TriMet’s New Transit Bridge to the Last Century

On June 30 TriMet formally began construction on the new Willamette River Bridge for the Portland-Milwaukie light rail (PMLR) line. The bridge will be part of a 7.3-mile rail spur running from the Portland State University campus to a parking garage just south of Milwaukie on McLoughlin Boulevard. At a construction cost of more than $205 million per mile, this will be the most expensive transit project in Oregon history.

During the ground-breaking ceremony, economically illiterate politicians raved about how this project would “make Portland more competitive” (Portland Mayor Sam Adams), “reduce congestion on McLoughlin Boulevard” (Oregon Transportation Commission Chair Gail Achterman), and “show the rest of the country that this is not just spending, but a bridge to the future” (Congressman Kurt Schrader).

Any competent group of high school sophomores would know how silly these claims are. Building another rail line at a cost of $1.5 billion will make Portland less competitive than it would be otherwise, because the region has to allocate $750 million in “local funds” to match federal grants. All of that money could be spent on other more useful projects (like replacing the unsafe Sellwood Bridge) if light rail wasn’t constantly crowding them out.

Light rail has never reduced traffic congestion in the region and never will because it carries too few people. And contrary to the notion popularized by TriMet, the main corridor for this line – McLoughlin Boulevard – is not very congested, even at peak periods; it easily could be used for express bus service, which would travel at double the speed of light rail.

Finally, rail transit is not the future of cities. Passenger rail travel peaked in the Portland region and most other cities 100 years ago, and it will never come back due to the safety, speed and convenience of private auto travel.

Despite the vast expense, few people will ever benefit from Milwaukie light rail. TriMet estimates that in the opening year of 2015, the line will carry an average of 13,000 weekday “boardings.” Of those, 4,500 will be former bus rides diverted to light rail. Since each rider typically makes two “boardings” per day, the number of actual new transit customers will be around 4,250. So in construction costs alone, we will spend more than $352,941 per new rider.

I suspect that if we could locate these hoped-for riders and ask them how they’d really prefer to spend the taxpayer gift of $353,000, relatively few would choose a slow train to Portland.

The cost-per-mile numbers are staggering when compared with transit projects elsewhere. In 2002 Metro estimated that the same Milwaukie light rail project utilizing the Hawthorne Bridge would cost only $72 million per mile. The North Portland MAX line was built for $60 million per mile.

Express bus service is especially attractive in comparison. The Eugene Bus Rapid Transit line, known locally as the “Emerald Express,” cost $6 million per mile. The Los Angeles Rapid Bus system was implemented for a mere $335,000 per mile.

Because the LA Rapid Bus service is so economical, it has been implemented on 369 miles of routes in less than a decade. The service utilizes existing arterials and provides faster travel times than light rail by limiting passenger stops to no more than one per mile.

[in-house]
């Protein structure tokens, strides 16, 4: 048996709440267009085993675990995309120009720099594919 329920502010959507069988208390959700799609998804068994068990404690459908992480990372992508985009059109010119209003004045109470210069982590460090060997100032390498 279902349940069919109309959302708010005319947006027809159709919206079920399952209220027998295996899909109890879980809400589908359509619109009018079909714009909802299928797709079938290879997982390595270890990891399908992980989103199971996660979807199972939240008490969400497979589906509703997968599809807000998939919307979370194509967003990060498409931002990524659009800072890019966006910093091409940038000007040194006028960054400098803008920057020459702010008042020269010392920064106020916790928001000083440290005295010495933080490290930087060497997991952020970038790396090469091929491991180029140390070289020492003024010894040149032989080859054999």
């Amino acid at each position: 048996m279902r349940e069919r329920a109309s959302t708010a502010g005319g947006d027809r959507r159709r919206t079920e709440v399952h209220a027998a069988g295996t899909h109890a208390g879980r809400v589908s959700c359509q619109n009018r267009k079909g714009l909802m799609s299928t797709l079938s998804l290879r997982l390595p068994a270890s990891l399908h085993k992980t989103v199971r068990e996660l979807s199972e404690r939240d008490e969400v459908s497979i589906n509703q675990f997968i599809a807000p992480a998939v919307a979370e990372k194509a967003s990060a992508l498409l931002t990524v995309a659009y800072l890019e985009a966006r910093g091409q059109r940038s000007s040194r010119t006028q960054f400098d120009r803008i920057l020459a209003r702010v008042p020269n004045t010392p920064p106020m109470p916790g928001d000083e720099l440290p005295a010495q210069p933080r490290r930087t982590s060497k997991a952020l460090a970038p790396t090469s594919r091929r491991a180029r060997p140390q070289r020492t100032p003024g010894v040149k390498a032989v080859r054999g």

TriMet could have implemented a rapid-bus option on McLoughlin Boulevard years ago if good service was actually a priority, but it isn’t. In fact, during the past two years TriMet bus service has been cut by 14%, rail service by 10%, and the most recent new rail line – the Green Line to Clackamas Town Center – is operating 33% below planned-for levels. At certain times of the day, service is now down to one train per hour on the Green Line.

How many average taxpayers would vote to spend $1.5 billion on a slow train? We already know the answer. In both 1996 and 1998, the North/South light rail project to Milwaukie was on the ballot, and it was voted down each time. But those results clearly don’t matter to the seven members of the TriMet board, who are all appointed by the governor. They never have to answer directly to voters.

TriMet is taking a huge gamble with this project. The formal grant application for the $750 million in federal money has not even been submitted to the Federal Transit Agency; and local matching funds promised by Portland, Milwaukie and Clackamas County don’t exist. TriMet is building a transit-only bridge (no cars or trucks will be allowed) on pure speculation that more than a billion dollars will be forthcoming to finish the deal.

That speculation may prove fatal. Earlier this week the Oregon legislature revoked approval for $39 million in bond funding for another “iconic” boondoggle, the so-called Oregon Sustainability Center. Local proponents were shocked that the funding was pulled; they had assumed for years that the necessary tax subsidies for their green fantasy would be approved, and they were wrong.

TriMet could be building a bridge to nowhere. If it dies in mid-construction, it would be a fitting monument to the arrogance of the TriMet board.

John A. Charles, Jr. is President and CEO of Cascade Policy Institute, Oregon’s free market public policy research organization.